A daylong campaign by the nation's biggest banks to defy the Federal Reserve and hold the line on interest rates came to an end late Thursday when Bank of America ( BAC) said it would drop its prime rate to 4%.

The nation's third-largest bank became the first lender to reduce its prime rate from 4.25% in the wake of the Fed's quarter-point cut. The Charlotte, N.C.-based bank took the action shortly after the close of the trading day. Moments later, Chicago-based Bank One ( ONE) took a similar action. Others are expected to quickly follow suit.

We Were Soldiers

For a time, it looked as though the banking industry would successfully send a message to the Federal Reserve expressing unease with the Fed's latest interest rate cut on Wednesday.

For an almost unprecedented 24 hours, the nation's major banks refused to bow before Washington and trim their prime. Banks usually move to reduce the prime rate -- the interest they charge their best customers -- within hours of a Fed move.

"It's not something we've seen in any of the prior rate cuts to this point," said Greg McBride, a Bankrate.com analyst. "It's surprising they have taken this course of action."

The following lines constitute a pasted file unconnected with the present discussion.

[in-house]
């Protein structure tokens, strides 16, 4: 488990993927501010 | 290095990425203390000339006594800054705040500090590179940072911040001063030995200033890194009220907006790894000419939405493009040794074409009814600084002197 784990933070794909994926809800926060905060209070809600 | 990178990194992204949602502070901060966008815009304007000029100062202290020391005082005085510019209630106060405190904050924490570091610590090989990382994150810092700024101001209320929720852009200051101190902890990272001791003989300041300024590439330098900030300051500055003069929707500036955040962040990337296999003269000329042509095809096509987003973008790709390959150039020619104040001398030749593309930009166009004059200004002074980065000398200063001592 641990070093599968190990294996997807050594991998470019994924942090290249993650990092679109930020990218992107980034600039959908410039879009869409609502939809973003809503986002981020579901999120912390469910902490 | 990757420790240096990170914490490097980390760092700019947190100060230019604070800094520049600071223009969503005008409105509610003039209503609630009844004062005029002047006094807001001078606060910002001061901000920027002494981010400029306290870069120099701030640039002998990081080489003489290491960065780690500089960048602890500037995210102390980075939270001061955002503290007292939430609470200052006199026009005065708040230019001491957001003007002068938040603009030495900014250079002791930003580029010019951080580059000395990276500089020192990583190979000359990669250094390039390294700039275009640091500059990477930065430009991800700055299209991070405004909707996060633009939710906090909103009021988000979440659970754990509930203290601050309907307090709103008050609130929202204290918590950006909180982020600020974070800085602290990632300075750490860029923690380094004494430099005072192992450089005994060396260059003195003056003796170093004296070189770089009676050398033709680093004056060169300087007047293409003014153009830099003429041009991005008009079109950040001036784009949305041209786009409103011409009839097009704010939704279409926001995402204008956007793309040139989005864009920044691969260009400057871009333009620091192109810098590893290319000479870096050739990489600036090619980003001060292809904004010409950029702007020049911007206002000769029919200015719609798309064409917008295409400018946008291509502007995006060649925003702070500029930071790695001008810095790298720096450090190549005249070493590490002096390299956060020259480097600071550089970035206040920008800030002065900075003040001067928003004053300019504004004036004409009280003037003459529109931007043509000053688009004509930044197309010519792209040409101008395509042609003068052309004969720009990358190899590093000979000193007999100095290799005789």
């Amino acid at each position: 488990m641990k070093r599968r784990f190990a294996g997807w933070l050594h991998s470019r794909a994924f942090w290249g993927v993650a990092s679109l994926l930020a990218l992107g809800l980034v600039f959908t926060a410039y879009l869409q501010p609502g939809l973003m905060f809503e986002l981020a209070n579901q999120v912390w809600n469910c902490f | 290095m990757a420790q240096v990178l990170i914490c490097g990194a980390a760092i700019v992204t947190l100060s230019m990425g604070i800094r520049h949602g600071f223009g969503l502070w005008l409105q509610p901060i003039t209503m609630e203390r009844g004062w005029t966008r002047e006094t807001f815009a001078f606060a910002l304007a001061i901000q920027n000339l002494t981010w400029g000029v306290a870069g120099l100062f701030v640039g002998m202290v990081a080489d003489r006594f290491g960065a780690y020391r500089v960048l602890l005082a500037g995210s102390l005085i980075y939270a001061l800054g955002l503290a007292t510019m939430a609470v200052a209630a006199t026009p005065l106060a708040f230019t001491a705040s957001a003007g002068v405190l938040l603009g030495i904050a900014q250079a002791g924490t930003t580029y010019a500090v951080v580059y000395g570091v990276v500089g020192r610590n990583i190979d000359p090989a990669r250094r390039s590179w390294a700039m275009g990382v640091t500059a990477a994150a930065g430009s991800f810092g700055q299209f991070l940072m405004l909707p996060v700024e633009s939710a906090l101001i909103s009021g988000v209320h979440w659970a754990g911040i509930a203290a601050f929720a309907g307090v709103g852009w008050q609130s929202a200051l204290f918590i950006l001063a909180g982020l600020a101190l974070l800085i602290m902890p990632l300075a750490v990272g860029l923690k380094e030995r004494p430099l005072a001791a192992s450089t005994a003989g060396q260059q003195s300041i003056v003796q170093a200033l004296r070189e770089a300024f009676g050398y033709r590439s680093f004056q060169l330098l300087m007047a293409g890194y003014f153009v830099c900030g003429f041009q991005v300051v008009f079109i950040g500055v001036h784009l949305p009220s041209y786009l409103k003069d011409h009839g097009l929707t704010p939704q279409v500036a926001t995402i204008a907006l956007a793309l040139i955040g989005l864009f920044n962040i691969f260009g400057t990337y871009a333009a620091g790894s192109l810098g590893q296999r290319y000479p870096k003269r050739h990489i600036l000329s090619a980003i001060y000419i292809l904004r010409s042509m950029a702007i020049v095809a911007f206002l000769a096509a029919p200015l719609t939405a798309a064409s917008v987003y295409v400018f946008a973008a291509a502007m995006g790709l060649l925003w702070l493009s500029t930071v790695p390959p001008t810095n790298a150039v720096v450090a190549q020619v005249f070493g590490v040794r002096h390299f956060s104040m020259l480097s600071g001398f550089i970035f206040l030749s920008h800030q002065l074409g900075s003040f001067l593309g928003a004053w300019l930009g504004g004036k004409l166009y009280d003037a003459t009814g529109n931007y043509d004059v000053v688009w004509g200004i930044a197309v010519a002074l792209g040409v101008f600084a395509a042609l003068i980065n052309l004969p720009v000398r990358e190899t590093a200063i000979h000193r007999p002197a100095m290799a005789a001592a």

The Fed funds rate, the interest banks charge each other on overnight deposits with the Federal Reserve, is 1% after Wednesday's action. The move is designed to pump liquidity into the money system but would've been stripped of some efficacy if major commercial banks didn't follow suit.

The Fed cut was the 13th by the nation's monetary policy makers and maybe the most controversial. That's because many banks are already feeling the pinch of the previous easings. While the Fed cuts have spurred a boom in home mortgage lending and refinancing, the low rates also are eating into the profit margins of many banks' lending operations.

Money Crunch

The conventional wisdom is that a Fed rate cut is good news for the nation's banks because it spurs more consumer borrowing and reduces banks' own borrowing costs. A problem arises, however, when rates fall so low that the amount banks can charge their customers in interest is closing in on what they themselves pay for money.

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